diabetes who has blood sugar levels that become increasingly difficult to control.

Tests for Gastroparesis
The diagnosis of gastroparesis is confirmed with two types of tests. The first test is performed to make sure there is not an ulcer or an obstruction. This test could be an upper endoscopy where the doctor looks into the stomach with a flexible scope.

Alternatively, this test could be an upper gastrointestinal series in which the patient drinks barium that outlines the stomach on an x-ray.

The second test is one that actually measures how
quickly food leaves the stomach. Most commonly, this test is a radioisotope gastric emptying scan. For this test, one eats food containing a small amount of a radioactive substance. The radioactivity in the body and particularly in the stomach can be imaged, allowing a doctor to see how quickly the meal leaves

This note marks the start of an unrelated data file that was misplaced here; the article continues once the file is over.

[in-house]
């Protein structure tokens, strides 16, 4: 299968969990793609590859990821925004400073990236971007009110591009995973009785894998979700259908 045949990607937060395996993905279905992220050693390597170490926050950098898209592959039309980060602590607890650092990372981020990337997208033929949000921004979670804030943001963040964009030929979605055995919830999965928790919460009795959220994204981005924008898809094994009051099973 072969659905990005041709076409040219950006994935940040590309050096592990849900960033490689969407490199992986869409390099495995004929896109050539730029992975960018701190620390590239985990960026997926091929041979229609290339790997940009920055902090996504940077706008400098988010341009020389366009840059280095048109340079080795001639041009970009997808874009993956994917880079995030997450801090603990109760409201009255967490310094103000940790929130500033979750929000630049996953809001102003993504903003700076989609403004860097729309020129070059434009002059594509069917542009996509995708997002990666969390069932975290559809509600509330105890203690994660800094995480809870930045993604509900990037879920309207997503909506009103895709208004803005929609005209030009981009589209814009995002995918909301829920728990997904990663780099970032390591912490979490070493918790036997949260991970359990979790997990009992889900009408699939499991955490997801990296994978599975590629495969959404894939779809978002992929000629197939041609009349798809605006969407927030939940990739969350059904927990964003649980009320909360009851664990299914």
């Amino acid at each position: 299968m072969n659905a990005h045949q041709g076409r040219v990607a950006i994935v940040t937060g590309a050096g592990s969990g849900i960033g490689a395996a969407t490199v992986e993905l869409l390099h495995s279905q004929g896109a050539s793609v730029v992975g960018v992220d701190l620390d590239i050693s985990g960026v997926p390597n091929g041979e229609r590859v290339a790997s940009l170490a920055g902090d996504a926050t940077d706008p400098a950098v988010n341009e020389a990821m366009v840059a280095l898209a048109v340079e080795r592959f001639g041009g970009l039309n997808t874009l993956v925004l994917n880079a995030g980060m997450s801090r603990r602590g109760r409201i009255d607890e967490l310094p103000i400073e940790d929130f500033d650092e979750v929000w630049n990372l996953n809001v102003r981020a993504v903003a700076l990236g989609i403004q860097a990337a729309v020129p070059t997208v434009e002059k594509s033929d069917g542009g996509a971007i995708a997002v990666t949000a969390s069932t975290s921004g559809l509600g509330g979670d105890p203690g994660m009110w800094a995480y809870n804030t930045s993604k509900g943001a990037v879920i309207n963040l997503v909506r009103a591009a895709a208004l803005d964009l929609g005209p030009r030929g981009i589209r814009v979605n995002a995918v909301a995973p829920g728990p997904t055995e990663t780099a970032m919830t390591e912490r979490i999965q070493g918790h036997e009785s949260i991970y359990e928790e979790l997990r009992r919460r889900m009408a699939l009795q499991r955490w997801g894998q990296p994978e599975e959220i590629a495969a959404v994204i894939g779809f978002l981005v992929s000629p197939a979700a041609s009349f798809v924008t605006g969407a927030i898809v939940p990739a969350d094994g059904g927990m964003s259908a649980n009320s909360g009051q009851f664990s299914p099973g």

the stomach.

Treatment of Symptoms
Treatment of gastroparesis depends on the severity of the symptoms. Dietary changes may be helpful and include eating several small meals each day rather than three large meals. The meals should be low in fiber, fat, and roughage. Liquids are often better handled than solid food in patients with gastroparesis. For diabetic patients, controlling blood sugar levels may decrease symptoms of gastroparesis. [Ask your doctor or a registered dietician for dietary guidelines.]

Symptoms of gastroparesis may improve with treatment